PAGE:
• snore •
Part of Speech: Verb
Meaning: To emit long snorting noises, caused by vibrations of the soft palate, in your sleep.
Notes: The older you get, the more likely you will be accosted by snoring. Some people wake themselves up snoring. Today's Good Word is as English as words come, as its family demonstrates. The adjective and noun accompanying this word is snoring, and the personal noun is snorer.
In Play: Children are often frightened by snoring until they become accustomed to it: "Don't be afraid, children. That's not thunder; it's only Grandma snoring." Of course, more and more grandparents are finding various devices that prevent snoring: "Grandpa used to snore and keep everyone awake at night until he got his desnorolator."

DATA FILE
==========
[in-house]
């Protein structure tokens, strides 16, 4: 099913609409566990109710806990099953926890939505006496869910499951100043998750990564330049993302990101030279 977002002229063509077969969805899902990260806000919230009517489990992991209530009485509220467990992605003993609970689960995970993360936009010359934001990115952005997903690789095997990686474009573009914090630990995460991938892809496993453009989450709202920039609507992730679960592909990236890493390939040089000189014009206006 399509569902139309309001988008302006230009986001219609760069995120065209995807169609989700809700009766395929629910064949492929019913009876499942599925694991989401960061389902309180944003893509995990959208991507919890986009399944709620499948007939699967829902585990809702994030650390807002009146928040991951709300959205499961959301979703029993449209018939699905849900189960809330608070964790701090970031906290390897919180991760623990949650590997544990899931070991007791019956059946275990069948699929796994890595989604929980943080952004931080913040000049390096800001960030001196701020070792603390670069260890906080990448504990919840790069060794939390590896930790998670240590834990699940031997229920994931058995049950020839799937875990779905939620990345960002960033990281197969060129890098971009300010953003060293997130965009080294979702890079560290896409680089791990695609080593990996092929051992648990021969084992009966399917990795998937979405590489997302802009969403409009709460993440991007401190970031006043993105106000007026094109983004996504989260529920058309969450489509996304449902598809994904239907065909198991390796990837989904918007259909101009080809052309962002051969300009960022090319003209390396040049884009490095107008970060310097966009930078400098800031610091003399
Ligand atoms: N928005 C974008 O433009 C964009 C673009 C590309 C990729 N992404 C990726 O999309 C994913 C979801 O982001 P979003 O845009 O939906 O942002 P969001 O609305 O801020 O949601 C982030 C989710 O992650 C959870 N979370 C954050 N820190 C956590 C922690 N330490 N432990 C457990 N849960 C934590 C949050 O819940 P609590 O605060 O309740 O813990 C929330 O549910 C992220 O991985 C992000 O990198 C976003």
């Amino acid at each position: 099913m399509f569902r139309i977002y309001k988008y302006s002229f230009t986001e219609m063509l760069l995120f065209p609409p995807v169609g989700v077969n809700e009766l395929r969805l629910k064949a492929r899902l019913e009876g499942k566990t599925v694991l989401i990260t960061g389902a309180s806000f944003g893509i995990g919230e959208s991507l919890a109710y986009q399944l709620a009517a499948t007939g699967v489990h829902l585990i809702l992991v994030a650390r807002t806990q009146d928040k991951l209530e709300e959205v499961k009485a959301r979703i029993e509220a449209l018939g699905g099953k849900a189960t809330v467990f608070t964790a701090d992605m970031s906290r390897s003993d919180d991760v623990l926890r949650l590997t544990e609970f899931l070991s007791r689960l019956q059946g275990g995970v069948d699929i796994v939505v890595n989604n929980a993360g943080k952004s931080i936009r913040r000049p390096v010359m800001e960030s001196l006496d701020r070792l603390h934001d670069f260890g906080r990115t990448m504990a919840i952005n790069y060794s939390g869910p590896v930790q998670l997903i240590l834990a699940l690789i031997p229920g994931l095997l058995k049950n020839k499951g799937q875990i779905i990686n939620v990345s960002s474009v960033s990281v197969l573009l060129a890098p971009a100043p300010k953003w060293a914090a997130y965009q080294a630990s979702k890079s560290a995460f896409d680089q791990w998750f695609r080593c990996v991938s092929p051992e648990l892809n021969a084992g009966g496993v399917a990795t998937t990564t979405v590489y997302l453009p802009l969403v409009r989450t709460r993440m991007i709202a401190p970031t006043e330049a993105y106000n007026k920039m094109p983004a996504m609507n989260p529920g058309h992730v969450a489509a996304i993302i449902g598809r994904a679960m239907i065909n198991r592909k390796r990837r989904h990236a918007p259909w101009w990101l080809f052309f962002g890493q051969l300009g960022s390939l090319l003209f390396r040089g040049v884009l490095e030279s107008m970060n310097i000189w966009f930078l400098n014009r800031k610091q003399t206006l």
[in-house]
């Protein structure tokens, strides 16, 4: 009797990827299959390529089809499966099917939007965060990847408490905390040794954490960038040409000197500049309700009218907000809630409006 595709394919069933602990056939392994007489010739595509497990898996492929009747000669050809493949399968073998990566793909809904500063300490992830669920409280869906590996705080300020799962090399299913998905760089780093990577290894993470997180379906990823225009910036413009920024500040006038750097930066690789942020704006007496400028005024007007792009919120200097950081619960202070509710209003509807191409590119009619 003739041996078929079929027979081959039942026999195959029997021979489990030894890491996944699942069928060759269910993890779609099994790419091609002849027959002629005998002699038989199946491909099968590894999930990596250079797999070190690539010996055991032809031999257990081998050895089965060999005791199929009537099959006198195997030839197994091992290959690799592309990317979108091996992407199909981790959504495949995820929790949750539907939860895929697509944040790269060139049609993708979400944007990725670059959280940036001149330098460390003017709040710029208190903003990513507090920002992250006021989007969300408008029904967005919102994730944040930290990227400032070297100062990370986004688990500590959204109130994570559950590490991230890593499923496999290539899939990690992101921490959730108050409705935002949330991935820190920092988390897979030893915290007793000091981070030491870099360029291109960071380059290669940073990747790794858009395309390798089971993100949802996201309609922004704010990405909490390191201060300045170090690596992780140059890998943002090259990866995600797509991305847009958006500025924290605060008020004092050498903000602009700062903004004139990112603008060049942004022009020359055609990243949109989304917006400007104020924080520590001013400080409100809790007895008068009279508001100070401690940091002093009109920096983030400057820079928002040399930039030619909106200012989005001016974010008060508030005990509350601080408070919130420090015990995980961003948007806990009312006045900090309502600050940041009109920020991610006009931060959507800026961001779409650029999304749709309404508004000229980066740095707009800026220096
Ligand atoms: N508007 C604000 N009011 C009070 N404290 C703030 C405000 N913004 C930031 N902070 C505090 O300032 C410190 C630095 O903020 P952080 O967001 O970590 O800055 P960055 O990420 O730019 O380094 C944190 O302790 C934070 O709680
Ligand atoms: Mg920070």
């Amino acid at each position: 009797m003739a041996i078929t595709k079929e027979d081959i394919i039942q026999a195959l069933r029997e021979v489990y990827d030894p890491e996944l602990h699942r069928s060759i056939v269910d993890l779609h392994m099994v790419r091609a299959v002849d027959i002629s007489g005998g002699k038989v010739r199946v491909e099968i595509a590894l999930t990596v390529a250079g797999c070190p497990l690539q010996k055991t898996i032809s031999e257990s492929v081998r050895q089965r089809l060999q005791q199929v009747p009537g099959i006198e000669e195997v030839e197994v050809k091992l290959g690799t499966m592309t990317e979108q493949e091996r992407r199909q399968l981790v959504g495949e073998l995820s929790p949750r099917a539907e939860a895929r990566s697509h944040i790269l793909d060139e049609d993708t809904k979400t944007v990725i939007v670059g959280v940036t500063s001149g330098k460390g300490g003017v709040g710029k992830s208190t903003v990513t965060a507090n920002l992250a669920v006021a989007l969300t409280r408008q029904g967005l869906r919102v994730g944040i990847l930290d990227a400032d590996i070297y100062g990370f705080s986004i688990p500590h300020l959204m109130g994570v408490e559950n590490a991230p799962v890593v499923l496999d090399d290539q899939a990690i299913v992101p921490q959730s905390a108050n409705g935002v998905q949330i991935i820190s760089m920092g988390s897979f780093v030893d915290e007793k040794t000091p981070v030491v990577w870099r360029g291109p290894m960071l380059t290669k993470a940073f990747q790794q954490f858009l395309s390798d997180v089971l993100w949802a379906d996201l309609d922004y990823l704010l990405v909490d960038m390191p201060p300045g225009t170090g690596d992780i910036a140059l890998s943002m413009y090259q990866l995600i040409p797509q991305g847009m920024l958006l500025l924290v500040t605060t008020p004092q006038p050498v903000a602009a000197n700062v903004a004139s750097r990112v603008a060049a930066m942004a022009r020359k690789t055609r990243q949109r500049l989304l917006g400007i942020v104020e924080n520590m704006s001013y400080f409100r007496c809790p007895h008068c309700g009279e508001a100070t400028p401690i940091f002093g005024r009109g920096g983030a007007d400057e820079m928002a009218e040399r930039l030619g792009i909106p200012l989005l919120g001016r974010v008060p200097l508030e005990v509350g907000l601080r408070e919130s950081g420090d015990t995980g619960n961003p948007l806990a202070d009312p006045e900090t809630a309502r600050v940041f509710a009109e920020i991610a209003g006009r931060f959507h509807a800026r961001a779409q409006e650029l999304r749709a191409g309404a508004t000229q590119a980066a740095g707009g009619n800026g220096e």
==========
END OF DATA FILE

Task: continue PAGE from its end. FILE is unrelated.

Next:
Word History: In Old English today's Good Word was fnora "to sneeze". Old English fnora is based on the PIE root pneu- "to breathe". The sound [p] normally became [f] in all Germanic languages. Before N, F became S in many Old English words; sneeze came from fneosan. English never did like consonants other than S before N. The loss of the K in the initial KN is another example of the consonantal cluster cleanup. Pneu emerged in Greek as pneo "I blow", a word that underlies several borrowed English words, such as pneumonia and pneumatic. Snore is related to snort, in fact, the two words meant the same thing back in the 14th century. Back then there was even a third variant, snork, which meant "to snore". (We owe Gloria Billings for the insight that brought this Good Word to her attention and, we hope, no one reading this is now snoring.)
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